Aim: To examine characteristics of a converging lens and the images they create. Also to examine the focal length and how the focus point may be found and developing rules for locating an image via ray drawings and the intersection of rays. Chromatic aberration will also be explored and why it happens.

Theory: Both lenses and mirrors have a principle axis, yet a lens has two focal points as opposed to a mirror that has only one. When considering converging lenses, the primary focal point (PF) can be found on the opposite side of the lens in regards to the light. The secondary focal point (SF) being on the same side as the light source. Focus points on thin double convex lenses are located at either side of the lens, measured from the middle of the lens itself (see below). Chromatic aberration is a problem of converging lenses that will also be explored in this experiment. A description of each image produced will also be given (attitude, type, magnification and location).

Apparatus: The main tools (apparatus) used in the experiment consist of a ray box containing cards which allow one, two, three or four rays onto a sheet of paper at a time so that rays path from the box to the mirror will be able to be traced. Also two (2) different types of converging lenses, one being cylindrical while the other being spherical, the difference being that the spherical one is used for viewing, the cylindrical one for use with the ray box. These lenses are one of many different sorts of lenses in the "lens box". The use of a ruler would also be helpful so that accurate measurements may be taken.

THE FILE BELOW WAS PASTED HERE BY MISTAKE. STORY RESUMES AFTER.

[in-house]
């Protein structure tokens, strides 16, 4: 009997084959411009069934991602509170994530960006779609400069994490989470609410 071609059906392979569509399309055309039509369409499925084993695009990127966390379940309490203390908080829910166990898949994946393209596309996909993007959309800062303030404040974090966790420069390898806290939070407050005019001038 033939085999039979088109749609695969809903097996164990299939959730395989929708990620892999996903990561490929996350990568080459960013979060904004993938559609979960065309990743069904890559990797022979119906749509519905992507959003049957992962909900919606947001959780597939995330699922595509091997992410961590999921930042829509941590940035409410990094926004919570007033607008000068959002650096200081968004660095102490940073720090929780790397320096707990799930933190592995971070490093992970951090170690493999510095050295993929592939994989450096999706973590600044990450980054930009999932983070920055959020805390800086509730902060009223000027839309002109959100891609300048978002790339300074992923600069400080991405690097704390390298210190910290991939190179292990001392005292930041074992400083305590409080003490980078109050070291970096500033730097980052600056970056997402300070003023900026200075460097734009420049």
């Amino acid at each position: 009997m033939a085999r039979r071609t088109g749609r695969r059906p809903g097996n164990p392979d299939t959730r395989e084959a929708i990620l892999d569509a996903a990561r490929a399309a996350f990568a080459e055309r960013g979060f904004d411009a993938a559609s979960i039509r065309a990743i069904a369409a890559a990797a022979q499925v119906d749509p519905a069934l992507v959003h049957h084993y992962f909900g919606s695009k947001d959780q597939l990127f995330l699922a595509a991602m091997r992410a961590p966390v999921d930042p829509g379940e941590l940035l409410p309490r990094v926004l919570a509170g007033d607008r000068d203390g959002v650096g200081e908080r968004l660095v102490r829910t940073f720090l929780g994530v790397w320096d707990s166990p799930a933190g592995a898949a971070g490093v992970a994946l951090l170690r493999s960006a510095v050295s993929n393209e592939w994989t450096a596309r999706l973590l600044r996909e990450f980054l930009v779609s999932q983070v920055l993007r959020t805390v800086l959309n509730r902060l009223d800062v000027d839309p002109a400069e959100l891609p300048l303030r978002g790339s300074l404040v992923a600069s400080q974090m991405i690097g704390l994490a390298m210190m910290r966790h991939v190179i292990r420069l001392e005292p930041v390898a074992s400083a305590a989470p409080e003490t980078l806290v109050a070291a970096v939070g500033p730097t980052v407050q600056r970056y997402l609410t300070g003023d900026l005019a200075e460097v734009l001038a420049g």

Method: 1. A cylindrical lens was placed on paper and traced around, a principal axis was drawn making sure that it's at rights angles to the lens. The ray box was switched on (exposing only one ray) and lined up parallel to the principle axis, a mark where the ray leaves the box was made as well as where it hits the lens (on both sides) and where the ray bisects the principle axis. After this, the ray box was removed and using a ruler, rays were accurately drawn. The focus point (f) was measured to be of length 7.3cm (7.25). 2. The lens was replaced back on a sheet of paper with ray box emitting three rays, the middle ray lined up on the principle axis, marks were made where the ray's intersected at on the principle axis and this was measured to be the primary focus point. 3. Step two was carried out but on the other side of the lens and the secondary focus point was located and marked in. 4. The ray box was then placed on the original side of the lens and three separate rays where directed towards the lens to establish the following rules: a) A ray directed parallel to the principal axis will be directed through the primary focus. b) A ray through the secondary focus will be refracted out parallel to the principal axis. c) A ray directed through the middle of the lens will be directed out parallel to it's original source. 5. A ray was then directed at the outer edge of the lens and the rays where directed just inside the focus point. Chromatic aberration took place in this case where rays of different colors were refracted out of the lens. 6. A technique was developed for defining the focus of spherical of "viewing" lenses. Below are the instructions. Place the ray box, lens and screen on a parallel axis (principal axis). Switch the ray box on and move the lens backwards or forwards until the image goes to a single point on the screen and becomes inverse if the lens is moved any further. Measure the distance from the lens to the ray box. This is the focal length. As the lens passes the focal length the image becomes inverted (turned upside down). 7. When the lens is held at arm length to view objects around the room three characteristics can be seen from the image. The image is upright, inverse and the magnification decreases. 8. a) do>2F - inverted, real, reduced, beyond F and 2F. b) do=2F - inverted, real, same size, located at 2F. c) 2FF - no image, after 2F and F.